16 NOVEMBER 2002, Page 47

Philip Hensher

The fiction I enjoyed most this year was Claire Messud's masterly The Hunters (Picador, £12.99), an astonishing display of technical virtuosity and revealed feeling, and A. L. Kennedy's supremely expert Indelible Acts (Cape, £12.99). Not everyone seems to find Miss Kennedy as funny as I do, but all, surely, must concede her apparently inexhaustible inventiveness. Zadie Smith's The Autograph Man (Hamish Hamilton, £16.99) was a terrific advance even on her excellent White Teeth, a brilliant comedy with a tantalising throb of mystic philosophy underneath. I have a soft spot for any novel as completely shameless as Donna Tartes The Little Friend (Bloomsbury, £16.99), and it tore through every single Southern Gothic convention with irresistible gusto.

The best biography of the year was Claire Tomalin's life of Pepys (Penguin/ Viking, £20), which transformed him from a cosy bore in a wig into a human being and a great writer. Laurence Kelly's wonderfully thorough life of Griboyedov, Diplomacy and Murder in Tehran (1. B. Tauris, £14.95) was a first-class work of scholarship and a terrific, sensational read. Orlando Figes's cultural history of Russia, Natasha's Dance (Penguin, £25) was excellent. I don't know why it hasn't been done in quite this way before, at least as far as I know, and you couldn't ask for a more level-headed account. A N. Wilson's The Victorians (Hutchinson, £25) was the book he was born to write; it was evidently the product of decades of love for and familiarity with the period, and not just a year or two of boning-up.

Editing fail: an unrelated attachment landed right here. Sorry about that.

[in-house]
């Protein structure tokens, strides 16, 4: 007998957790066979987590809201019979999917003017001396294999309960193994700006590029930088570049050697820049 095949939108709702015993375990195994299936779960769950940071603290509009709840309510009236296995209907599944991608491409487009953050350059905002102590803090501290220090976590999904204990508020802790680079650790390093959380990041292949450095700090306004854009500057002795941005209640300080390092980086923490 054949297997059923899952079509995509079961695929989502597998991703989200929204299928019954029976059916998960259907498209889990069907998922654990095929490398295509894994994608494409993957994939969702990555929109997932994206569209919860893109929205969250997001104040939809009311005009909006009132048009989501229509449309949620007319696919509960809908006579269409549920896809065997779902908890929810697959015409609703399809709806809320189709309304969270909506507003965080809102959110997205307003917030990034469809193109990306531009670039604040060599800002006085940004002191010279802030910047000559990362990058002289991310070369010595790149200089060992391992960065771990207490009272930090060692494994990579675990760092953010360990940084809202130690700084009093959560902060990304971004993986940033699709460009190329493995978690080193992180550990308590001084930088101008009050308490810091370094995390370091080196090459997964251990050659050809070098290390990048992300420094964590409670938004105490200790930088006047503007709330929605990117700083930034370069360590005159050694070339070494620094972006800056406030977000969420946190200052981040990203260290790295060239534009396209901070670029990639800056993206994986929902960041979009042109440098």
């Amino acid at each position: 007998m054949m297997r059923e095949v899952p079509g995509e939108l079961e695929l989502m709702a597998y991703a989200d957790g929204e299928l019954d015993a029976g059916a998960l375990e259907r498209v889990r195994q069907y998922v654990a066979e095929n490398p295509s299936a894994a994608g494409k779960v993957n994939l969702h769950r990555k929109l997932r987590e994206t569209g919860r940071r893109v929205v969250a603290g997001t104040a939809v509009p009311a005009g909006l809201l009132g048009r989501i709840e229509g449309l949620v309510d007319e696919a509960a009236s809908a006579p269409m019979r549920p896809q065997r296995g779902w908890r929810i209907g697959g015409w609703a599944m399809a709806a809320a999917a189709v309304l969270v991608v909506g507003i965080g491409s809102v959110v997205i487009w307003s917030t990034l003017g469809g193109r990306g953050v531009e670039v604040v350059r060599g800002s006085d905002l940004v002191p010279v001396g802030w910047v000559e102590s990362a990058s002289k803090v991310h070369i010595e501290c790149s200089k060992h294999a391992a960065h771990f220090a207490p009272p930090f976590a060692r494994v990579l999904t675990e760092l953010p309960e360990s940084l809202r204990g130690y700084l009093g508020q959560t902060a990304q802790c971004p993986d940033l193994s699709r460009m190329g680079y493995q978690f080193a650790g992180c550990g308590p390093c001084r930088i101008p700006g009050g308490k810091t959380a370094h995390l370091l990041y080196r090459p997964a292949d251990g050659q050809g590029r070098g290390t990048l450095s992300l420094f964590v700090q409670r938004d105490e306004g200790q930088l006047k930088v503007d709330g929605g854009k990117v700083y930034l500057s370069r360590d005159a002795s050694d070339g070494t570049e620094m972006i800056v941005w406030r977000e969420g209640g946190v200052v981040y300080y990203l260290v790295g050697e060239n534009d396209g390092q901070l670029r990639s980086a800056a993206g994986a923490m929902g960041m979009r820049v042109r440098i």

The two most memorable events of the year for me were the conclusions of two very substantial projects. One was A. S. Byatt's A Whistling Woman (Chatto, £16.99), which finished what must be her major achievement as a novelist, a quartet of daring, boldly innovative studies of postwar English life. The second was the final volume in Oxford's magnificent edition of Dickens's letters (£80), a monument to the sort of selfless scholarship now almost vanished from our universities.

The most overrated book of the year was Michel Faber's interminable The Crimson Petal and the White (Canongate, £17.99). God knows why anyone liked it; its inventiveness, resources and substance came nowhere near sustaining so gigantic a book, and it didn't seem to me to have any kind of feeling for how Victorians lived, thought or spoke. Apparently it took 20 years to write. Reading something so shapeless and minutely inconsequential, I could well believe it.